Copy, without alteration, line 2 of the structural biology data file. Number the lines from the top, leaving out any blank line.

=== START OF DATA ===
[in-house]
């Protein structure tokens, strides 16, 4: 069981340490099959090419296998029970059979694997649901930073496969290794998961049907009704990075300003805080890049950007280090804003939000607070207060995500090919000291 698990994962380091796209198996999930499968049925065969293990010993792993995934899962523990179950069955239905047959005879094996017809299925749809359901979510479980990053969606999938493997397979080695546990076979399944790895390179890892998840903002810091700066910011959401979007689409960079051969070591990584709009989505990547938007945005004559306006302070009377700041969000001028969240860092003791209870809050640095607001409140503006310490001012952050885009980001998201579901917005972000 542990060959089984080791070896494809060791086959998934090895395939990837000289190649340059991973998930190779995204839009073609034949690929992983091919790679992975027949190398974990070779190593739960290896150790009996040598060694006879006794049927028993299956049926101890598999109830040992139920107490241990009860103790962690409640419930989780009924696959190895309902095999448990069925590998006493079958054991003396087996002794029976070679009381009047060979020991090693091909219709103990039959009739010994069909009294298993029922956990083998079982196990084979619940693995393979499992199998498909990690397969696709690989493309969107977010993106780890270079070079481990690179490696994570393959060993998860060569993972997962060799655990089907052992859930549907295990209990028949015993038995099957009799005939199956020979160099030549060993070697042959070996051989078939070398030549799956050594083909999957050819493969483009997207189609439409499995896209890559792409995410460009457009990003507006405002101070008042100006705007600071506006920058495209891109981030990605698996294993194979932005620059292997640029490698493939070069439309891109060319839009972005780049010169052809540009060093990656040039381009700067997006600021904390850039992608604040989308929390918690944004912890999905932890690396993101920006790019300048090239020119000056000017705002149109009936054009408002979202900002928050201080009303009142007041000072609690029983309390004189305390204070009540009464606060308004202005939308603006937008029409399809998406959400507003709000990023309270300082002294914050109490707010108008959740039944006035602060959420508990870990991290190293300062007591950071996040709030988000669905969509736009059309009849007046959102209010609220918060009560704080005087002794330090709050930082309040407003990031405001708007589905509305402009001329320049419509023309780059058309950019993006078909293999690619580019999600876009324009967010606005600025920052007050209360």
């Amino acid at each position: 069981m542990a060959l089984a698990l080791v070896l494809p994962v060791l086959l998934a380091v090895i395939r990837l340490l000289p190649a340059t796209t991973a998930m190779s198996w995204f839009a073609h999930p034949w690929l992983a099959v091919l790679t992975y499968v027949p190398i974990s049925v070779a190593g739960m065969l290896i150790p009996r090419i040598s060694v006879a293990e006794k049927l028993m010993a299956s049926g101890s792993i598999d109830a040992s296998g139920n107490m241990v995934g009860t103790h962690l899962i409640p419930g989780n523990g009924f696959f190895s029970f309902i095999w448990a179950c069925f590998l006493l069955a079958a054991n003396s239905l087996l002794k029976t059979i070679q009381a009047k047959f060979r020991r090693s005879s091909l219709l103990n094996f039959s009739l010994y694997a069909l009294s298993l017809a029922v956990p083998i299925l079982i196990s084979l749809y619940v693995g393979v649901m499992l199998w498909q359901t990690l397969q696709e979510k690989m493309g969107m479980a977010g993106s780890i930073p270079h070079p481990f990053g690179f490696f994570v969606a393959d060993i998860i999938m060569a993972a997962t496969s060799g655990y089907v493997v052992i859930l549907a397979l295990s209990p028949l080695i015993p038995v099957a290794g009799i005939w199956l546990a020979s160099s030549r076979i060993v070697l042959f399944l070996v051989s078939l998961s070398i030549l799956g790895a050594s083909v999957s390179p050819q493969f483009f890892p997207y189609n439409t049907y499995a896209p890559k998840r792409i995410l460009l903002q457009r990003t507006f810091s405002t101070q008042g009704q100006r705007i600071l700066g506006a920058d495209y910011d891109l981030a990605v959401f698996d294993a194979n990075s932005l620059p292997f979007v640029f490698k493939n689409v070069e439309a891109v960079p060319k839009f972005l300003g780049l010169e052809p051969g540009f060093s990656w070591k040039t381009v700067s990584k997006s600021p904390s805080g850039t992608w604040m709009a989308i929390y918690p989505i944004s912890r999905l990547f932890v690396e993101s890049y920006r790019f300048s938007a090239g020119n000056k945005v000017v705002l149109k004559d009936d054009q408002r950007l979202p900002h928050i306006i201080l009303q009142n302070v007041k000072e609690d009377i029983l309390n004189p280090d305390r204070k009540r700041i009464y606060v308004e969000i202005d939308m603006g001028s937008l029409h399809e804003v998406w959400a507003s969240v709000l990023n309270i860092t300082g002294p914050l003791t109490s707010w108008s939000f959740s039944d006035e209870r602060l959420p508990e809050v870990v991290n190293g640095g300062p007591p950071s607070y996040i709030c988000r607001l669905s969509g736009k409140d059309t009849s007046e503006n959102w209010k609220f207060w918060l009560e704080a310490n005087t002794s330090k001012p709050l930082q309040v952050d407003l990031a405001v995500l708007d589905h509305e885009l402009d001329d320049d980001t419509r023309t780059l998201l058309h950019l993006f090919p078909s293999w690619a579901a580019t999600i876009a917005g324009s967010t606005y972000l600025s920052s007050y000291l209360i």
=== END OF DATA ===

């Protein structure tokens, strides 16, 4: 069981340490099959090419296998029970059979694997649901930073496969290794998961049907009704990075300003805080890049950007280090804003939000607070207060995500090919000291 698990994962380091796209198996999930499968049925065969293990010993792993995934899962523990179950069955239905047959005879094996017809299925749809359901979510479980990053969606999938493997397979080695546990076979399944790895390179890892998840903002810091700066910011959401979007689409960079051969070591990584709009989505990547938007945005004559306006302070009377700041969000001028969240860092003791209870809050640095607001409140503006310490001012952050885009980001998201579901917005972000 542990060959089984080791070896494809060791086959998934090895395939990837000289190649340059991973998930190779995204839009073609034949690929992983091919790679992975027949190398974990070779190593739960290896150790009996040598060694006879006794049927028993299956049926101890598999109830040992139920107490241990009860103790962690409640419930989780009924696959190895309902095999448990069925590998006493079958054991003396087996002794029976070679009381009047060979020991090693091909219709103990039959009739010994069909009294298993029922956990083998079982196990084979619940693995393979499992199998498909990690397969696709690989493309969107977010993106780890270079070079481990690179490696994570393959060993998860060569993972997962060799655990089907052992859930549907295990209990028949015993038995099957009799005939199956020979160099030549060993070697042959070996051989078939070398030549799956050594083909999957050819493969483009997207189609439409499995896209890559792409995410460009457009990003507006405002101070008042100006705007600071506006920058495209891109981030990605698996294993194979932005620059292997640029490698493939070069439309891109060319839009972005780049010169052809540009060093990656040039381009700067997006600021904390850039992608604040989308929390918690944004912890999905932890690396993101920006790019300048090239020119000056000017705002149109009936054009408002979202900002928050201080009303009142007041000072609690029983309390004189305390204070009540009464606060308004202005939308603006937008029409399809998406959400507003709000990023309270300082002294914050109490707010108008959740039944006035602060959420508990870990991290190293300062007591950071996040709030988000669905969509736009059309009849007046959102209010609220918060009560704080005087002794330090709050930082309040407003990031405001708007589905509305402009001329320049419509023309780059058309950019993006078909293999690619580019999600876009324009967010606005600025920052007050209360």